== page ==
• Losartan 50mg od x 30
  • Warfarin 3mg od x 90
  • Phyllocontin Continus 225mg bd x 60

What are the specific effects of food on propranolol?

The liver metabolises most drugs to some extent, but propranolol is particularly susceptible to hepatic degradation. Food can increase blood flow to the liver and therefore the rate at which the drug passes through the liver. This results in a larger proportion of the drug passing intact into the systemic circulation. However, for patients on maintenance doses this effect is not clinically significant. The lipophilicity of propranolol means that it is stored in adipose tissue (creating a reservoir), and this can decrease fluctuations in plasma levels. In addition, beta blockade lasts well beyond the four-hour plasma half-life. With a twice a day dosage, therefore, it does not usually matter whether propranolol is taken with or without food.

What are the specific effects of food on losartan?

It is well known that grapefruit juice increases plasma levels of drugs such as dihydropyridine calcium channel blockers and terfenadine because it inhibits CYP3A4 enzymes. CYP3A4 is found in the liver and expressed in the gut. Inhibition of CYP3A4 in the gut may lead to maximal absorption of a drug. However, recent research shows that grapefruit juice has another mode of action. The juice activates the efflux pump P-glycoprotein, which ejects drug molecules from the gut wall and back into the intestine. Studies have found that grapefruit juice reduces the absorption not only of losartan, but also of digoxin, fexofenadine, ciclosporin and vinblastine.

On this basis, grapefruit juice could affect the action of many other drugs (eg, HIV protease inhibitors, immunosuppressants and anticancer agents) which are substrates for both CYP3A4 and P-glycoprotein.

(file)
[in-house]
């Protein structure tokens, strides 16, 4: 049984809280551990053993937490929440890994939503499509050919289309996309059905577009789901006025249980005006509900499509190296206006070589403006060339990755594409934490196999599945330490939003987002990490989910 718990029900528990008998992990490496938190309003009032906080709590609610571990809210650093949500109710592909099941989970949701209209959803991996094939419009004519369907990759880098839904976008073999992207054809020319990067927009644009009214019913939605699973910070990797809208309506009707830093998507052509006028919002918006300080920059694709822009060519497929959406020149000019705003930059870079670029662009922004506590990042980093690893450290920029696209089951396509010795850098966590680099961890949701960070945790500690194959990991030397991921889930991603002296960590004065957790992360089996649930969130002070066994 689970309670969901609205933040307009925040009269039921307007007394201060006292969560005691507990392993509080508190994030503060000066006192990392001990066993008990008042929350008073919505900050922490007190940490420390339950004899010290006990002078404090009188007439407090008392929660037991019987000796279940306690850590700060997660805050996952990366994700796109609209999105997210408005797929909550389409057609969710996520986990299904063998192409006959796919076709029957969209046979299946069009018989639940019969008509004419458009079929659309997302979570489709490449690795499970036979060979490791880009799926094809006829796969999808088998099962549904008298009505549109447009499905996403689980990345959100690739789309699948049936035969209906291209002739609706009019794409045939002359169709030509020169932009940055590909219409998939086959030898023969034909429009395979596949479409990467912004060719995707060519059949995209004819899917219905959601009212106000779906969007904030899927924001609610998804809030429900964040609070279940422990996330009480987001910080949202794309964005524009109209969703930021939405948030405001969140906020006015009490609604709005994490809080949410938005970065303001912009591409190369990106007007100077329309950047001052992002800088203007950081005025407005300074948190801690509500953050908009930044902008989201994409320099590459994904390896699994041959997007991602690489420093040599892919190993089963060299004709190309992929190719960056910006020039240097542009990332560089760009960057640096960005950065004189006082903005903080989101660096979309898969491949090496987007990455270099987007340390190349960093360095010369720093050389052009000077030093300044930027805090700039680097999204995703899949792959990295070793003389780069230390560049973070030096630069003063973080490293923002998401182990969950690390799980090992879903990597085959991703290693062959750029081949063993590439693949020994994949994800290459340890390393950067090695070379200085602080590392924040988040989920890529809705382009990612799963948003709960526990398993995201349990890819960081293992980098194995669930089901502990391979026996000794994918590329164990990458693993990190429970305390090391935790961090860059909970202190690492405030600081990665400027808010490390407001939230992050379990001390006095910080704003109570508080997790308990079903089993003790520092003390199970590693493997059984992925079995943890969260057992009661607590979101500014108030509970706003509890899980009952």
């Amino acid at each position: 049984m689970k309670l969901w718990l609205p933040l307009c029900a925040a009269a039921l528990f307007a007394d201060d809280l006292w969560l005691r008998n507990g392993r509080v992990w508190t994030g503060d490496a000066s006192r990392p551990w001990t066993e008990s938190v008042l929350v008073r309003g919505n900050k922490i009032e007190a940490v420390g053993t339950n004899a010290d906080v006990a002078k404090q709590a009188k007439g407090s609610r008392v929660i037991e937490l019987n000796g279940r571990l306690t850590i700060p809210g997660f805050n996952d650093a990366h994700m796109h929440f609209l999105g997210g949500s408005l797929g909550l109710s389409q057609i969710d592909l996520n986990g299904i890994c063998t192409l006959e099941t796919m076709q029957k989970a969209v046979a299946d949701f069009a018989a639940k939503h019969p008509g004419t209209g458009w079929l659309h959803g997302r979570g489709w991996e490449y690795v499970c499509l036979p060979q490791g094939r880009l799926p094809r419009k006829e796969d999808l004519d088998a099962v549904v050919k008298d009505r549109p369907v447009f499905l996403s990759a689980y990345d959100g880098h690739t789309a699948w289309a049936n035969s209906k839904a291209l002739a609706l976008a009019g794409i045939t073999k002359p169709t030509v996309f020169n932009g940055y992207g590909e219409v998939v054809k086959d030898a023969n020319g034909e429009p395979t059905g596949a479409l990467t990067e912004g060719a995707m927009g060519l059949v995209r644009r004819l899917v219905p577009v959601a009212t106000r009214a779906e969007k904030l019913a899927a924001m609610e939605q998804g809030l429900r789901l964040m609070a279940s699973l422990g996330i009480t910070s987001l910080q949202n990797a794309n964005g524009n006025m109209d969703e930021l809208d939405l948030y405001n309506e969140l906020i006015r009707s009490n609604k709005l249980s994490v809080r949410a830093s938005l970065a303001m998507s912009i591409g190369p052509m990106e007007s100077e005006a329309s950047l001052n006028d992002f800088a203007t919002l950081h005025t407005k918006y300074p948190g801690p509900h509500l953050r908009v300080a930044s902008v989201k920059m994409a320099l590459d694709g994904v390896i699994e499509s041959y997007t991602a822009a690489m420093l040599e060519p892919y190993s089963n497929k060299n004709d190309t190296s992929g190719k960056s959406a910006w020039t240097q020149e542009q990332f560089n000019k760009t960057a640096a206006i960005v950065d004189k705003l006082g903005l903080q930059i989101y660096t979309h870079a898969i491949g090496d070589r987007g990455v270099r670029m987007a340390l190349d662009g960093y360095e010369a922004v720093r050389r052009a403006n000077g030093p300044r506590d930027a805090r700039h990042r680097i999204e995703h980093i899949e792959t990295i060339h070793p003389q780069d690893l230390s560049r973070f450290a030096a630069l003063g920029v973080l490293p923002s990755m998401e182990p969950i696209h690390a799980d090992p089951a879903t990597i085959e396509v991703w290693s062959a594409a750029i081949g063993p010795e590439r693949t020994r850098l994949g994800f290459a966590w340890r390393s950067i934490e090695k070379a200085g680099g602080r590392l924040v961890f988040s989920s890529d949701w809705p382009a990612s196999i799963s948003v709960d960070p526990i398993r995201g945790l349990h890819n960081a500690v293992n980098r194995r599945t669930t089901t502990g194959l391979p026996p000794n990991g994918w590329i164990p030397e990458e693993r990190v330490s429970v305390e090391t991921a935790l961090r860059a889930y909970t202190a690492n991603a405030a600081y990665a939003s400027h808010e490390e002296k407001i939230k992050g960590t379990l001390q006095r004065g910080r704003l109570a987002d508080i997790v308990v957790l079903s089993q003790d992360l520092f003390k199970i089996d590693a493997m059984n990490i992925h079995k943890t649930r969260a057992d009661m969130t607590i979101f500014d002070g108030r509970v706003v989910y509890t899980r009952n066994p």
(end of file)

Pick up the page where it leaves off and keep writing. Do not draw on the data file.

If these findings are confirmed, patients who wish to drink grapefruit juice could avoid the counter absorptive effects of P-glycoprotein by drinking it about two hours before or after taking their medicine.

However, as with all drug-food interactions, it is important not to make changes to the diet. In other words, patients should be advised not to start drinking grapefruit juice if taking these medicines, but not to stop if they are already drinking it, and to drink it at the same time in relation to administration of the medicine.

What are the specific effects of food on warfarin?

Warfarin has a narrow therapeutic margin, and pharmacists will be well aware that a number of drugs, if taken with warfarin, can disturb anticoagulant control.

Certain types of food can also influence warfarin metabolism, by stimulating cytochrome P450 enzymes in the liver.

Large amounts of green vegetables, such as broccoli, Brussels sprouts, spinach and cabbage, appear to reduce the anticoagulant effect of warfarin. These vegetables contain substances known as indoles, which stimulate drug-metabolising enzymes and increase the rate at which warfarin is metabolised and eliminated from the body.

Green vegetables also contain large amounts of vitamin K, which has a separate effect on warfarin.